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How should the mathematics we teach students change over time? Should students learn the same things in 2020 as they will in 2070 or 2120? What about 2520? I believe that how a person answers these questions depends a lot on how he or she see math’s purpose.

If math’s purpose is giving students basic foundational skills, this might lead someone to believe that math’s foundational skills stay the same so we’ll always be teaching roughly the same mathematics.

If instead math’s purpose is giving students the skills they need to be productive members of society, this might lead someone to believe that what we teach should change over time. After all, the workplace skills people needed in 1920 differ from those needed in 1970 which still differ from those needed in 2020.

 

Examples To Consider
As an example, in 1920 calculating sales tax must have been a burden without speedy calculators being commonplace like they are today. Employees needed to know how to multiply decimals efficiently and accurately because there were no viable alternatives.

By 1970 though, as calculators became more common, employees could use this tool to compute the sales tax and instead spend their time considering different problems that used to be so complicated that they were previously unrealistic to do.

For example, consider this story about Lewis Fry Richardson who in the 1920s created a formula to predict the weather six hours ahead of time. The problem was that he had to make so many calculations that “he needed six weeks to produce a weather forecast for the next six hours – and even then it was not very accurate.” So by the 1970s, as calculators and computers became more commonplace, less time could be spent on computing the numbers and more time spent on making better formulas to predict the weather.

Now in 2020, we have a new wave of technology including apps that can instantly solve math problems for us. This is amazing to me because the idea that something like this would ever exist was unimaginable when I was a kid… and it should make you wonder what currently unimaginable innovations await future generations.

 

Conclusion
It’s frustrating to see so much energy being spent on skills students will rarely use because of technology they carry in their pockets. Simultaneously, there’s so much mathematics that calculators cannot do and students get very little practice with it. I believe that when we revisit our math standards, we need to do a better job of separating what we do because it’s what we’ve always done from what we actually need to be productive members of society.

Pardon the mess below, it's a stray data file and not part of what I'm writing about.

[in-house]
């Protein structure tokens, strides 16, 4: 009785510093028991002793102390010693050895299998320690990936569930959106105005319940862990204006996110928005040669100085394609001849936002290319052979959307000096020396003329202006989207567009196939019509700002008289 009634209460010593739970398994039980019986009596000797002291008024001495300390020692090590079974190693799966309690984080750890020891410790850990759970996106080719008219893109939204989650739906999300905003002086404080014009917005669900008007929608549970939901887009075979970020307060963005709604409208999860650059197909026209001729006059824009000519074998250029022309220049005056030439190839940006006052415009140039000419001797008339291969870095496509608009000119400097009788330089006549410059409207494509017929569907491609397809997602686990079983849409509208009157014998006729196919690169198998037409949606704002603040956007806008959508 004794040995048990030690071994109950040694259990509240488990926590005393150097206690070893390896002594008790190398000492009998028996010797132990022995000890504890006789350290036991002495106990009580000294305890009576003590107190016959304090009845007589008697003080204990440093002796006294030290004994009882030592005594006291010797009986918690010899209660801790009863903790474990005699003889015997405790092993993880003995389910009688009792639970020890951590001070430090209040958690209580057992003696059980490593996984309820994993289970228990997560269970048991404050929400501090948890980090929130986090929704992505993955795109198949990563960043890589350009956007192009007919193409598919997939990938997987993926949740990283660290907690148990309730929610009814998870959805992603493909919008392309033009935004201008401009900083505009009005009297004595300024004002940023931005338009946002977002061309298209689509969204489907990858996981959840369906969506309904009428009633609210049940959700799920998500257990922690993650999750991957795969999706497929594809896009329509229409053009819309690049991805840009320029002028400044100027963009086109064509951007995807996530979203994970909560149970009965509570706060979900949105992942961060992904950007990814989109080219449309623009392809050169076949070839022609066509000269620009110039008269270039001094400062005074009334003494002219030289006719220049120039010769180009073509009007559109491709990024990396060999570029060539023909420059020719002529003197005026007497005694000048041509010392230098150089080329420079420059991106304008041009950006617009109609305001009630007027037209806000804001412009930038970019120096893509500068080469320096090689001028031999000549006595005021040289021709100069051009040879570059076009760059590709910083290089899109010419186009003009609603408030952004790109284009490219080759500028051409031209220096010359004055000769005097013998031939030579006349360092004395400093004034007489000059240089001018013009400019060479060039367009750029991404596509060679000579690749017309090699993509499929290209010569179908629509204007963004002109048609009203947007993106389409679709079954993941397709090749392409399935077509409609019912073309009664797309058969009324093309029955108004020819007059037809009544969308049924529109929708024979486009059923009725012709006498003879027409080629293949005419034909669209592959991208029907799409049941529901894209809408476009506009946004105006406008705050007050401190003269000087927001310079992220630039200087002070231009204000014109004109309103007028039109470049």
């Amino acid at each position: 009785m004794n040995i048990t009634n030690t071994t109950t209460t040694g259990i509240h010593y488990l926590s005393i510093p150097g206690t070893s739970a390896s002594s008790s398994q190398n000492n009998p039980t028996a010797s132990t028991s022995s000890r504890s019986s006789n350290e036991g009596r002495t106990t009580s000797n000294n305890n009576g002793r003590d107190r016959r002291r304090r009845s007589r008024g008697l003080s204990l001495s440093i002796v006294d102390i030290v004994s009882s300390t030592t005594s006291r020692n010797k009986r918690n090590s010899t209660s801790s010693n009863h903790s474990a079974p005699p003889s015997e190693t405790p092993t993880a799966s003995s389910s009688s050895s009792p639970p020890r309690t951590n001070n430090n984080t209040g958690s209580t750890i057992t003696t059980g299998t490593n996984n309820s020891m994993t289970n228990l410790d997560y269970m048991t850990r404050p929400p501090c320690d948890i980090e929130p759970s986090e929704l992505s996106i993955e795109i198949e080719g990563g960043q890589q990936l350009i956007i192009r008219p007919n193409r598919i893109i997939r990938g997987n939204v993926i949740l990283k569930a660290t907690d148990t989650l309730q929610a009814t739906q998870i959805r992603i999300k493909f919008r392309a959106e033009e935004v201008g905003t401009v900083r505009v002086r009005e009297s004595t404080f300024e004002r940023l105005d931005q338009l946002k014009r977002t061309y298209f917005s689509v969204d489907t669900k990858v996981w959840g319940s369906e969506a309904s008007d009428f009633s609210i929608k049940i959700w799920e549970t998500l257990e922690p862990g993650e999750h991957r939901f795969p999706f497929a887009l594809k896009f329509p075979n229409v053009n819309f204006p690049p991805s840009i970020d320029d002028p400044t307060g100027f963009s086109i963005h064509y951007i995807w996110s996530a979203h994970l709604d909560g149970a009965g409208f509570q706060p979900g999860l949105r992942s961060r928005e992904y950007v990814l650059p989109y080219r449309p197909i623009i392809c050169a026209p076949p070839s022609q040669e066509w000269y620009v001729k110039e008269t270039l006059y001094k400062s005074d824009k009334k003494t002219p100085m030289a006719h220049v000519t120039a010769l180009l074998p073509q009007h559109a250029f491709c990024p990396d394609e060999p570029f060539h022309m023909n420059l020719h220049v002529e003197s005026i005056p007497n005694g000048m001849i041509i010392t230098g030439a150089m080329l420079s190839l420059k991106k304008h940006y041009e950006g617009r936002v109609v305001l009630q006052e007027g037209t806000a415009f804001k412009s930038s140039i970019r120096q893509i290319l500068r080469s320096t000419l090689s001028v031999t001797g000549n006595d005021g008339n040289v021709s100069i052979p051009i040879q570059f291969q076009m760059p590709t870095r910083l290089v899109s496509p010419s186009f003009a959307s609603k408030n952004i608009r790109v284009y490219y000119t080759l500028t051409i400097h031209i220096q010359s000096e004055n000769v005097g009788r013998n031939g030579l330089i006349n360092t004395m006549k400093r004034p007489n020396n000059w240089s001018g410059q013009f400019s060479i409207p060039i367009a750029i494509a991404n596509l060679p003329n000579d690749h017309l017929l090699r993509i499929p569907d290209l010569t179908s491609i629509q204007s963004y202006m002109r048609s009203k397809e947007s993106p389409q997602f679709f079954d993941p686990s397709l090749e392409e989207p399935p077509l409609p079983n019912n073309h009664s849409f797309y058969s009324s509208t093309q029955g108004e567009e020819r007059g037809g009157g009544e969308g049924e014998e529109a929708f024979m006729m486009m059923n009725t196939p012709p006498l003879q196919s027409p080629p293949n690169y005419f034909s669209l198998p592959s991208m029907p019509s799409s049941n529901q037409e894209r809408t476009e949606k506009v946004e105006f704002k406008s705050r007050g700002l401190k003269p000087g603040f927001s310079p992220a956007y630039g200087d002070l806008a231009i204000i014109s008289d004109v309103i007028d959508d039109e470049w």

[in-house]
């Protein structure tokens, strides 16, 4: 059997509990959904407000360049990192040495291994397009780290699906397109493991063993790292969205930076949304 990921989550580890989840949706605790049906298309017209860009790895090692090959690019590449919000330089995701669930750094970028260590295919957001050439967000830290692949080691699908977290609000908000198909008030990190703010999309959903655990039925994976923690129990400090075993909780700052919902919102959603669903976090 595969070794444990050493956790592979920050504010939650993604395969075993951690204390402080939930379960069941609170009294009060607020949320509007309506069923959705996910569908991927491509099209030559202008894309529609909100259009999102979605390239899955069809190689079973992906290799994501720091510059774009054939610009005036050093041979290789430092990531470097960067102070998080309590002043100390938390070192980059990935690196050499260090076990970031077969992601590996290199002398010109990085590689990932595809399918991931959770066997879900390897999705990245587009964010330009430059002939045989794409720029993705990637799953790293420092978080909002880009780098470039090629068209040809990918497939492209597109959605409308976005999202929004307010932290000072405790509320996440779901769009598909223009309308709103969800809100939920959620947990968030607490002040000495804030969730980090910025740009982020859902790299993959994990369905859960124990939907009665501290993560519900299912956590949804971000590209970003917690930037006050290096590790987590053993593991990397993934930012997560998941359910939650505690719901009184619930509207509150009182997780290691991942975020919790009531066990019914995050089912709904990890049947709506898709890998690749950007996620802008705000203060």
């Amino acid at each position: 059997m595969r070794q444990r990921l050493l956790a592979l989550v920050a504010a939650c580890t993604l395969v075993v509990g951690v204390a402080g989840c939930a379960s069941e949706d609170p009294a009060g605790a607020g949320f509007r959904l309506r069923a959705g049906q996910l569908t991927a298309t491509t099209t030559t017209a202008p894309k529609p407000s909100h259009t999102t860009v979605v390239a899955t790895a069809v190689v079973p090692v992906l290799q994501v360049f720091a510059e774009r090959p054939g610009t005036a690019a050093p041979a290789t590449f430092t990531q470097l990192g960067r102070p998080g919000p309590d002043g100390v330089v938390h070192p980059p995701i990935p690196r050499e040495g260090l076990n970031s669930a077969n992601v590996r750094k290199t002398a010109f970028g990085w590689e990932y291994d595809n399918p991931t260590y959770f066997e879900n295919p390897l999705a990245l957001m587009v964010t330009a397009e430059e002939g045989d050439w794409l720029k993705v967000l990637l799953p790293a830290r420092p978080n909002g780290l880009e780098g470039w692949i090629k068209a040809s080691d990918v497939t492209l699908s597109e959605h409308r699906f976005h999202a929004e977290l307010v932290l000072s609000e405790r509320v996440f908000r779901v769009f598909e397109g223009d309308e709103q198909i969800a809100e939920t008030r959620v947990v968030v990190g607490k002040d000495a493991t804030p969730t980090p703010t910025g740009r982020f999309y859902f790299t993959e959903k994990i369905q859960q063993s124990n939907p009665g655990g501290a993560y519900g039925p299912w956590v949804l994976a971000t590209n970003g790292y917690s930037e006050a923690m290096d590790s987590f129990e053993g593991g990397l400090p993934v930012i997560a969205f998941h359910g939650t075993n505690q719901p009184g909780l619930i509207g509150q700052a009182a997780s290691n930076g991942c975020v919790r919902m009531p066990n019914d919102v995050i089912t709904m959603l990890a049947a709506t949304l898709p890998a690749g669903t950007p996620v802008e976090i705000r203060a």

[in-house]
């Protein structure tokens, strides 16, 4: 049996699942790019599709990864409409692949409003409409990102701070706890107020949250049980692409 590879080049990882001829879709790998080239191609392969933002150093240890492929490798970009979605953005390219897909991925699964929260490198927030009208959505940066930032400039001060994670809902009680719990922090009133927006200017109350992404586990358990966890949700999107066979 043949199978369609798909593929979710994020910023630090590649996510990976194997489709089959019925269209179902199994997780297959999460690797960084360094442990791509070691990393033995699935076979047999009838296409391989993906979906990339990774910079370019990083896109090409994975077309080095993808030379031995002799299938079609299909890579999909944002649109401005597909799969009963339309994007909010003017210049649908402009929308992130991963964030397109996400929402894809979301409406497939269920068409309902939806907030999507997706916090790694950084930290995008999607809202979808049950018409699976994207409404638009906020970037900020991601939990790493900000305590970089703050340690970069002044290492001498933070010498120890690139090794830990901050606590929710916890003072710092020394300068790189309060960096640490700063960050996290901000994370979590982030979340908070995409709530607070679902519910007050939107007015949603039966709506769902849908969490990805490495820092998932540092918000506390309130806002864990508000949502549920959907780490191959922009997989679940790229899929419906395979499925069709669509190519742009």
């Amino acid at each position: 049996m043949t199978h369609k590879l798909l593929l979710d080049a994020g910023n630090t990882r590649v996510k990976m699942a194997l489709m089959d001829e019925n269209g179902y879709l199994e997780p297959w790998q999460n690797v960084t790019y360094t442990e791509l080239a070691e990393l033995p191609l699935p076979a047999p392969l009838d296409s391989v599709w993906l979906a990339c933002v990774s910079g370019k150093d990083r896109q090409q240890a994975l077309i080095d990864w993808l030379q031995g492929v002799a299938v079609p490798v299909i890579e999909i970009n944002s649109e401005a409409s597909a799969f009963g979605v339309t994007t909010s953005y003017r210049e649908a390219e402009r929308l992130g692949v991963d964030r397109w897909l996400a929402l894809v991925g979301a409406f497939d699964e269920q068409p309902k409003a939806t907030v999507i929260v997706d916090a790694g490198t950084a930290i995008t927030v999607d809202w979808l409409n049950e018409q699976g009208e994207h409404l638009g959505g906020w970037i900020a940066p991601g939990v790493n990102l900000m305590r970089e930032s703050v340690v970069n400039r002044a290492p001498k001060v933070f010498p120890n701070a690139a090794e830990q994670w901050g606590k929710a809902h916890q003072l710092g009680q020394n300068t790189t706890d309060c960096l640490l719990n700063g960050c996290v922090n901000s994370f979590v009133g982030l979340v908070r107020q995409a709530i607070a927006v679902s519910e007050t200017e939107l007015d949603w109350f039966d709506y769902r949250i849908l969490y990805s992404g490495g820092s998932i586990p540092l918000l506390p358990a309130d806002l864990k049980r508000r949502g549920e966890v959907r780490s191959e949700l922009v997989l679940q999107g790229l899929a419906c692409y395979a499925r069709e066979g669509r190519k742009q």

What do you think? What am I wrong about? What do you agree with me on? Please let me know in the comments.


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13 Comments

  1. SO SO Wrong! In everyday life we need to know how to add/subtract/multiple/divide. We do not have a calculator glued to our hands. You need to understand what is a logic answer. Junk into the calculator is Junk out. But my students do not recognize that because they have no understanding of numbers. As a former engineer, I appreciate the use of technology but NOT until they know their basics.

    • Hmm. In this age of people with cell phones, I feel like now more than ever we have calculators metaphorically glued to our hands.

      So you think that we should be teaching math the same way in 100 years? 500 years?

    • Do you need to actually know how to multiply and divide or just estimate? I estimate the sales tax to see if I have enough or if I was charged correctly. I estimate to see if my answer makes sense. I think estimation is an underrated skill. Sometimes we tell students its a guess. When asked to estimate, I’ve seen students figure out the answer and then round it! The actual skills of estimating are something we should teach in the future!